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Beginner at Mountain Biking?

Here is some information for beginners to improve your riding comfort.  Links to videos are below.

Tri-A-Bike Mountain Biking Tips (for new riders)

This information applies to e-bikes as well as “acoustic” bikes. An electric motor will not overcome poor riding techniques.

Carefully check your tire air pressure, shock adjustments, brakes, and steering before starting out.

Riding

Practice mounting and dismounting the bike from both sides. Place the pedals at the 3 and 9 positions (clock face) so that you will accelerate as you mount. It is easier if you are in a low gear.

When crossing a downslope, mount from the uphill side. Watch for cactus with sharp thorns.

Always look where you are going—not at your front tire. Try turning in tight figure 8’s by looking over your shoulder where you want to go. Easy. Now try watching your tire and see how hard it is to turn.

When coasting or descending, your pedals must be at the 3 and 9 positions (not 6 and 12) so that your pedal arm does not catch a rock or root.

Braking

Use ONE finger braking (assuming you have hydraulic disk brakes) and control your bike by keeping at least THREE fingers on the handlebar grip.

Come up and off the saddle while braking. Pedals at 3 and 9!

Shifting

Shift using your thumb – remember that the large shift lever downshifts to a lower gear. That is important to know when you face a sudden upgrade (because you were looking at your tire instead of the terrain ahead). Most bike derailleurs will downshift 2-3 gears if you hold in the large shifter handle (the big easy). If you have a front shifter familiarize yourself with its operation before starting your ride.

Ascending

Stay on your seat with your weight forward. If your front wheel lifts, rise forward from the seat with your chest over the stem and keep pedaling.

If you have to start on an uphill, put your bike in a lower gear, downhill pedal at 10 o’clock, (lower the seat a bit if you have a dropper post) mount from the uphill side while holding your brakes on, push the pedal down while releasing your brake. 

Descending (do not sit in the saddle)

Start in the neutral position (off the seat, pedals 3 and 9, finger on your brakes). If you are on an e-bike, the motor will not accelerate on the downhill, as you will not be pedaling. Make sure you prepared for bumps in the terrain by leaving your shifter in a low, hill climbing, gear.

If you have a seat dropper post, lower you saddle so it is out of the way. Move your hips back slightly and remain in the ready position with your chest forward. Drop heals for a stable position with your feet firmly against the backward sloping pedals.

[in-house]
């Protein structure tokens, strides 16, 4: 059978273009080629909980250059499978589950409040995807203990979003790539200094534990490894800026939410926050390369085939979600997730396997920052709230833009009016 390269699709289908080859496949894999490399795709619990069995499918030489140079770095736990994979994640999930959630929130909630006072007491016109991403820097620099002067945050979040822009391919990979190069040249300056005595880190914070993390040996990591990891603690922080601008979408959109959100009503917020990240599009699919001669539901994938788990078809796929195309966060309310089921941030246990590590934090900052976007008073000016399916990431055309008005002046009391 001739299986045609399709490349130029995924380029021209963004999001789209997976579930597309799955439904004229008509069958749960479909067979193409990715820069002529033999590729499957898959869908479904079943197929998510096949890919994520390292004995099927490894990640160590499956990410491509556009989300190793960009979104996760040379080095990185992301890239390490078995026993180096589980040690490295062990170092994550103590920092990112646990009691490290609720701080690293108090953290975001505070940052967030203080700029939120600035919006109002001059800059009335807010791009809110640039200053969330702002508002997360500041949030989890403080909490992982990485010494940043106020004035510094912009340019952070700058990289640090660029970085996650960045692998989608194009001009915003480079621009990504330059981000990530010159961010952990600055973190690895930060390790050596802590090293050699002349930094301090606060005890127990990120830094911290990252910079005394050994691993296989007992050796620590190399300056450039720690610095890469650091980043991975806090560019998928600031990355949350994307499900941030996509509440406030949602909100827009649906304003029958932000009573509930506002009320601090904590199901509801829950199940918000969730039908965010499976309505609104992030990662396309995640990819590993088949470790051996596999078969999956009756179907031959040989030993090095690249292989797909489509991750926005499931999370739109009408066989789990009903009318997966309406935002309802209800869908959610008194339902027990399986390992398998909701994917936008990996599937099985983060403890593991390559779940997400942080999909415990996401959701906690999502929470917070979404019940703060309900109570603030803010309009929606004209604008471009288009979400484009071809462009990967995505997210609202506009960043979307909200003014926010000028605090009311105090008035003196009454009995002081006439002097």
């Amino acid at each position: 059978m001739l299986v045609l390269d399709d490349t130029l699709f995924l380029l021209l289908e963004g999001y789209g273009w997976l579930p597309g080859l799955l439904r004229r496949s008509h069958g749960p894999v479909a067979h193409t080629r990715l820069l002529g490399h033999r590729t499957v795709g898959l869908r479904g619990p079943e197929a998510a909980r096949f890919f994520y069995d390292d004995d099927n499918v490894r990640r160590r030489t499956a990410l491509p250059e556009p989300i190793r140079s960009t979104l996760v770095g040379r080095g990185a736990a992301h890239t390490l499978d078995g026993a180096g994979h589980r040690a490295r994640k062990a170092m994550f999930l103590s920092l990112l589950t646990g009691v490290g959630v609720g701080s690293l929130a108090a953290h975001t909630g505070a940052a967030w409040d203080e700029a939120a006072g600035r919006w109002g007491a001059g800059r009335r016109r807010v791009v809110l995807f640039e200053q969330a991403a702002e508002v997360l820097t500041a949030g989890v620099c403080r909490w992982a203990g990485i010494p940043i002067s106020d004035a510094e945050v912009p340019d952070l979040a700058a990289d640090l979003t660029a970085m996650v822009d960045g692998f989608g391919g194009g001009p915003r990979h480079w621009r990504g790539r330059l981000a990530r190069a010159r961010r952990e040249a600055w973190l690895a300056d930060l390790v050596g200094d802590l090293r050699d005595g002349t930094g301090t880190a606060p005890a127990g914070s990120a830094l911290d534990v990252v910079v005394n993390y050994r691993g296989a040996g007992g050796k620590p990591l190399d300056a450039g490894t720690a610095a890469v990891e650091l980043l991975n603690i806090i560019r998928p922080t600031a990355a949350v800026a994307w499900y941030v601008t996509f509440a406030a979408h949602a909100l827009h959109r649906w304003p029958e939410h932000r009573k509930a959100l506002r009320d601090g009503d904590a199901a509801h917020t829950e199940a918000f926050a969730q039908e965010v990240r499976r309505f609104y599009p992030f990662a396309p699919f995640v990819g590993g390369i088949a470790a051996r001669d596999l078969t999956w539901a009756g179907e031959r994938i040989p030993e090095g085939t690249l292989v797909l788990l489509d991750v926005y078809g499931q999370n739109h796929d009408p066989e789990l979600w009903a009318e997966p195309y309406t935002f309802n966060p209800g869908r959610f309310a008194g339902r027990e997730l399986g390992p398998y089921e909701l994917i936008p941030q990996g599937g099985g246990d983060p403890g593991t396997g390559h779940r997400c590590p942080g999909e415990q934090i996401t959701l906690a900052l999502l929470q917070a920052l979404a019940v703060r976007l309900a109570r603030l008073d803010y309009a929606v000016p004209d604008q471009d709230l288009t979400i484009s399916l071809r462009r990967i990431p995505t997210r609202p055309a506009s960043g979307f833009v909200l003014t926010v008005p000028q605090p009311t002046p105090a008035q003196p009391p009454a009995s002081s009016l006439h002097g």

Practice leaning bike to both sides while off the saddle in descend position. This is bike/body separation.

Control your descent with your brakes and pick your track looking forward about 10-15 feet. Apply the brakes gently—you do not want to skid. 

For switchbacks, move your chin forward over the stem, control your speed with your brakes, look ahead of the turn.

Common Sense Rules

Do not ride on trails marked closed.

On two way trails, uphill has the right of way. Downhill rider should stop off the trail on the upside (not necessarily the right side) so you do not get knocked down the hill by uphill riders or horses.

Talk to other riders to tell them your intention and pass on important information—for example “I am passing on your right” or “I saw a snake on the trail ahead of you.”

Ride in control and beware of blind corners. There may be hikers, pets, or photographers in the middle of the trail, and they are not aware of how fast cyclists may be moving.

Walkers and horses have right of way over bikes. Move off the trail if you meet horses and wait quietly for them to pass.

Motorized quads should give way to bikes but be cautious as they may not see or hear you.

For Safety

Ensure you carry in a backpack with adequate water (there aren’t streams in the desert), some tools, flat tire repair equipment, a mobile phone and snacks. Tell someone where you are planning to ride. If a trail becomes too difficult – turn around or push your bike. Wear a helmet, gloves, knee pads in case you fall.

More Information

These are excellent videos produced by Giant’s LIV brand showing riders in control.

Mountain Bike Skills 101 and

Mountain Bike Intermediate Skills


Recommended MTB Tire Pressures


Recommended Tire Pressure for Tubeless Tires F = Front Tire Pressure
 R = Rear Tire Pressure

Rider Weight (lbs)

27.5 x 2.0 - 2.2

27.5 x 2.2 - 2.4

29 x 2.0 - 2.2

29 x 2.2 - 2.4

More Aggressive Rider

100

23 F / 25 R

21 F / 23 R

21 F / 23 R

19 F / 21 R

(+) 2 psi F & R

110

24 F / 26 R

22 F / 24 R

22 F / 24 R

20 F / 22 R

(+) 2 psi F & R

120

25 F / 27 R

23 F / 25 R

23 F / 25 R

21 F / 23 R

(+) 2 psi F & R

130

26 F / 28 R

24 F / 26 R

24 F / 26 R

22 F / 24 R

(+) 2 psi F & R

140

27 F / 29 R

25 F / 27 R

25 F / 27 R

23 F / 25 R

(+) 2 psi F & R

150

28 F / 30 R

26 F / 28 R

26 F / 28 R

24 F / 26 R

(+) 2 psi F & R

160

29 F / 31 R

27 F / 29 R

27 F / 29 R

25 F / 27 R

(+) 3 psi F & R

170

30 F / 32 R

28 F / 30 R

28 F / 30 R

26 F / 28 R

(+) 3 psi F & R

180

31 F / 33 R

29 F / 31 R

29 F / 31 R

27 F / 29 R

(+) 3 psi F & R

190

33 F / 31 R

30 F / 32 R

30 F / 32 R

28 F / 30 R

(+) 3 psi F & R

200

34 F / 32 R

31 F / 33 R

31 F / 33 R

29 F / 31 R

(+) 3 psi F & R